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Old 04-30-2006, 11:24 PM   #1
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Update: Sump Pics

Well, I finally got my sump up and running today. Things are pretty tight in the cabinet below the tank (as you can see). The only piece of hardware I plan on adding in the short term is an auto topoff system which will be plumbed to my RO/DI system in the next room.

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Old 05-01-2006, 10:52 AM   #2
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Tight fit but it looks good, you may even be able to squeeze an auto-top-off above the sump or fuge
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Old 05-01-2006, 01:01 PM   #3
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Thanks. To save space, I think I am going to plumb the autotopoff directly to the RO/DI unit in the next room. If I am correct, I should only have to make room then for the solenoid and float switches. Due to the inherent risks associated, I am wiring the system into a GFI. I will also incorporate double solenoids as well as a backup shutoff switch to prevent overflow.

How does that sound?
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Old 05-01-2006, 01:17 PM   #4
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Sounds good but does your ro/di need to run constantly to make water or will the solenoid only turn it on/off as needed?

GFCI is always a good idea and only takes about 15 minutes to swap out the electrical outlet. I used a 20 amp Cooper GFCI Outlet which I liked because it has a light that tells you if you wired it correctly. (which I didn’t the first time ) That outlet has the hot/neutral on top and if you have a load going to other circuits it goes on the bottom.


I got mine from Lowes.
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Old 05-01-2006, 01:34 PM   #5
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Is there an Amperage per piece of equipment..? I know a heater draws more, so is there a minimum or maximum? For all my lights, heaters, PHs and filter? Or would a 20Amp work just fine?


Thanks!
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Old 05-01-2006, 02:02 PM   #6
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The default amp rating for most home outlets is 15 amp I think. The highest CFCI I found was 20 and its working fine. I have 2 ph, 2 heaters, lights, & sump pump hooked up to two powerstrips both plugged into the GFCI. Each equipment piece should have both the watts and amp load needed but your average aquarium shouldn’t exceed the limit of the basic outlet.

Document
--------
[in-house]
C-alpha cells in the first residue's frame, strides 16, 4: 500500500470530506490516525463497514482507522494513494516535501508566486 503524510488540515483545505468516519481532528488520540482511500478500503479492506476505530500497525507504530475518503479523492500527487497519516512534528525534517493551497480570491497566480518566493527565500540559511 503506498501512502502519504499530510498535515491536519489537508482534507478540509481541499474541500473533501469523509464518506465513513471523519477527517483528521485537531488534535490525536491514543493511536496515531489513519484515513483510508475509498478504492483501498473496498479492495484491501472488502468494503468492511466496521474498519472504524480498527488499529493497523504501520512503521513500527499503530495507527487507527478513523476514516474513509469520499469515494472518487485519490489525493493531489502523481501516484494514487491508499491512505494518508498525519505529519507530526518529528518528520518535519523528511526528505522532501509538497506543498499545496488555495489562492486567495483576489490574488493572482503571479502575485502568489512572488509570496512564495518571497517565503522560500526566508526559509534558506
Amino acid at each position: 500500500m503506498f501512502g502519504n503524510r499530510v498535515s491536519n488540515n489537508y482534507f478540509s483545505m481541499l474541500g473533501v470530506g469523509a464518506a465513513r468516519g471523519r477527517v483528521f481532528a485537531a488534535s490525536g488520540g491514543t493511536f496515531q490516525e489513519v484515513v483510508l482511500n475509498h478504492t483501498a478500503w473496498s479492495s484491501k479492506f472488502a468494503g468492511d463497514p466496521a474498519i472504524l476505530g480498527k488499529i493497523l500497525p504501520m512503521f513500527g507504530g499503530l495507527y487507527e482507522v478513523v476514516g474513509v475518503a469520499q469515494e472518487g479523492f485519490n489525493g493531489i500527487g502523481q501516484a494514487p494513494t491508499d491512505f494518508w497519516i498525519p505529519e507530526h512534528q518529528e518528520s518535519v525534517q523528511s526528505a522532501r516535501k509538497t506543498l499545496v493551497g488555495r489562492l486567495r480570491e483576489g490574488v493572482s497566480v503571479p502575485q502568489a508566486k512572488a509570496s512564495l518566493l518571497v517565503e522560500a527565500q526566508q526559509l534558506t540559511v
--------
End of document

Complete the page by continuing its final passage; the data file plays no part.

The formula for calculating amps is to divide the wattage by the current load of the circuit 115.

For example a 175W MH light draws about 1.5 amps per light. A 300W heater draws about 2.6 amps.

If you had a 55 gal tank with 500W of light, 600W of heaters (two) and 60W total from the pumps your looking at a total of 1160W and about 10 amps of draw.

If you are exceeding the amp rating of the circuit then you should blow a breaker before it’s an issue and if so then plug into more then one circuit.

See Power Budgeting for Aquarium Systems for more info.

P.S. Keep in mind that often the circuit you plug your aquarium into is also shared with other circuits and or lighting.
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Old 05-01-2006, 02:20 PM   #7
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Cool, thanks! I'll hook two up this weekend!
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Old 05-01-2006, 02:58 PM   #8
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So far (fingers crossed) I have not exceeded the AMP limit on the circuit which is shared by other outlets. However, I am considering running a dedicated line/breaker (in addition to the GFCI) to the tank.

Quote:
Sounds good but does your ro/di need to run constantly to make water or will the solenoid only turn it on/off as needed?
If I am correct, the solenoid will turn off the supply as needed. I intend to place a T-Connection in line with a separate valve so I can make large batches for water changes as needed.
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Old 05-01-2006, 05:52 PM   #9
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Quote:
Originally Posted by Serpentman
If I am correct, the solenoid will turn off the supply as needed. I intend to place a T-Connection in line with a separate valve so I can make large batches for water changes as needed.
That's just what I've done. The system I have from autotopoff works great so far.

Only had it hooked up three days, but so far, so good.
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Old 05-01-2006, 06:32 PM   #10
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Did you use 1 or 2 solenoids?
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